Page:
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A Production to see a Production…

A year ago Scott’s mom gave us a call and asked us if we wanted to see the touring production of “The Lion King” and I immediately said yes and crossed my fingers that Ivy would be old enough to enjoy it.  Any time we started planning something for the summer, we would double-check the dates for  our tickets so that we made sure not to mess us up.

A couple of weeks before the show, the girls saw these adorable skirts at Costco.  They started begging us to get them.  We told them no and walked past them.  A few days later I went back and got them without the girls knowing.  (Okay I kept it a secret only as long as it took me to get home because they saw them in the back of the car).  Every day they would ask when they were going to get to wear their skirts.

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The day finally came and I laid out their skirts.  They were so excited and knew we were doing something special.  They knew that I wouldn’t let them wear their skirts because I had them hidden for weeks.  Oh, I had told them we were going to see “The Lion King” but it didn’t really mean anything to them.  They’d seen the movie and had no idea what to expect.  And I opted out of showing them clips on YouTube, mostly because I didn’t want them to have preconceived notions about whether or not they would enjoy it.  (If I had it to do over again, I would still not show them any video footage, their surprise was priceless).

The girls were so excited.

We like to go to dinner before we go to the theater.  If it is just grown ups, we prefer to go to the New Yorker in downtown.  But when we go with a group of kids the New Yorker isn’t really appropriate.  So, we decided on the Old Spaghetti Factory.  This is one of my girls’ favorite places to eat.  They have a fantastic kids menu, and they will allow you to select items from the grown up menu (like mizithra cheese with browned butter) and have in kids portions.  Plus, the ice cream for dessert is always a special treat.  Ivy gets vanilla and Jade gets spumoni.

After the yummy meal of pasta, sour dough bread with garlic butter and ice cream, we were on our way to enjoy the evening.

Scott dropped us off by the door and we did a quick photo shoot while we waited.  Then while we were hanging out, my dad saw an old friend that had just been interviewed by the press.  My mom had my dad’s ticket and she was already inside.  So, my dad walked in with his friend and no one ever asked to see his ticket.  Which was good, since my mm was nowhere to be found.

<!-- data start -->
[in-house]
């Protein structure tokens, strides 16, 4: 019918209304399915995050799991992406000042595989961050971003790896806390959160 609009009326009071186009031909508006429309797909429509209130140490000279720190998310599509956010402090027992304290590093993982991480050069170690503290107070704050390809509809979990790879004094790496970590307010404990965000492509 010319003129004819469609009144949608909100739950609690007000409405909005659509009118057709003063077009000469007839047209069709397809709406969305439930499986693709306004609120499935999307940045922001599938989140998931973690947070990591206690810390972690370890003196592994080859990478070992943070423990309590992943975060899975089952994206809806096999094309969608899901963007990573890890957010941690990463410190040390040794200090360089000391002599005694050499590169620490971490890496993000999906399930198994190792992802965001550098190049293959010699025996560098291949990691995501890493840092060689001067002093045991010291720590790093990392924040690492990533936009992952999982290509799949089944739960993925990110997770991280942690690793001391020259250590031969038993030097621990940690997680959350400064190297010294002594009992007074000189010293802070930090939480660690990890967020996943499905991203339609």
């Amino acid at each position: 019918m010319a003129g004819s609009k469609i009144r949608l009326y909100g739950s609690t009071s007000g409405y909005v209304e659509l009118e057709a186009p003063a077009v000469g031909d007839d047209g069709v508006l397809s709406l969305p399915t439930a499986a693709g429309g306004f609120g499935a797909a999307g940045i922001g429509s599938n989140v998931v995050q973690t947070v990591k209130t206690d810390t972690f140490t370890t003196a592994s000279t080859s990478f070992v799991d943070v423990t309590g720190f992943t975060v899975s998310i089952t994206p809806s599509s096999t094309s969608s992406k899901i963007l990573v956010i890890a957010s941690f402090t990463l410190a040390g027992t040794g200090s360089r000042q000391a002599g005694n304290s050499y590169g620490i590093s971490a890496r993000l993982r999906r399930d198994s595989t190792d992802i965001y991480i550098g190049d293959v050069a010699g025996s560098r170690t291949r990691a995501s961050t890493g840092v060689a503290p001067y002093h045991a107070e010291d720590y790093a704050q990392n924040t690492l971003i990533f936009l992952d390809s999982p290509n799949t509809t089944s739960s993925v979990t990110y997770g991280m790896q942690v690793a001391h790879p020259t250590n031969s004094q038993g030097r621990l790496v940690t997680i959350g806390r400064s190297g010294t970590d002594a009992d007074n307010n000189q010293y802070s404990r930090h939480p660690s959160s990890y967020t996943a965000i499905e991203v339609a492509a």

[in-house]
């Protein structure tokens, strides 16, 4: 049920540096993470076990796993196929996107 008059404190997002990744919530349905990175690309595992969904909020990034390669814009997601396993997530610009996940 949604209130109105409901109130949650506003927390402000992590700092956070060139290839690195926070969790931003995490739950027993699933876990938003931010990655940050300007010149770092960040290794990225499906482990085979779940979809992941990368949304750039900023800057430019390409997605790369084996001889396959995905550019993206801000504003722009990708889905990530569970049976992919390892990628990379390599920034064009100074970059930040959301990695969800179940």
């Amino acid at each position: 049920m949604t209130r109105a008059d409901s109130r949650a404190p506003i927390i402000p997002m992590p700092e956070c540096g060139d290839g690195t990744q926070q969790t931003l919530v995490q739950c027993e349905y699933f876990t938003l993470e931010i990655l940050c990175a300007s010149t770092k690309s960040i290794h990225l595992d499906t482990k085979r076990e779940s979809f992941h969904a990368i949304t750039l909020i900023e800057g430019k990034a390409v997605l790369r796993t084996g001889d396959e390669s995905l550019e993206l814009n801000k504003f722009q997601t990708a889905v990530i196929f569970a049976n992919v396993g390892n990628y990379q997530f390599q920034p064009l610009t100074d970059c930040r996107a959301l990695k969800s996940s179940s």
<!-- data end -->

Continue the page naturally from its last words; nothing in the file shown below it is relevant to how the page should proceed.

As the show began, the girls were wide-eyed and gaping mouthed.  It was so fun to look over at them and see their excitement.  That face continued through the whole show.

Our one mistake for the evening?  We went to the bathroom during intermission and had to wait in a FOREVER long line.  By the time it was our turn, the intermission had ended and we missed the big production number.  Of course it was the one number when the animals were up by our seats.  The girls were pretty bummed to miss it, but we saw the actors out in the hall before they went on stage.

Final remarks from the family members?

“That was AWESOME!”

“I could watch that show constantly”

“When I close my eyes, I can still see it.”

Next year the show is Mary Poppins.  I can’t wait to take the girls.  I’ve heard amazing things about it and think their eyes will be just as wide when she comes floating in with her umbrella.

The things to help make a night like this successful?

1- Prep the kids just a little – if you build too much anticipation they can be hyper and risk the chance of being disappointed.

2- Don’t show them video – then there is nothing to be surprised about and that is how you are going to keep them engaged.

3- Make an event out of it so that they will remember it as something special.  Include dinner and a special outfit.

4- Allow to express their joy at the show, don’t shush them unless they are being distracting to those around them – it is a kids show so the attendees will have a little more tolerance than at a non-kids show.

5- Don’t worry about bedtime.  They aren’t going to be in bed on time, and the next morning just might be tough, but remember the memories are worth it.

PS – Check out some tips at Parenting By Dummies

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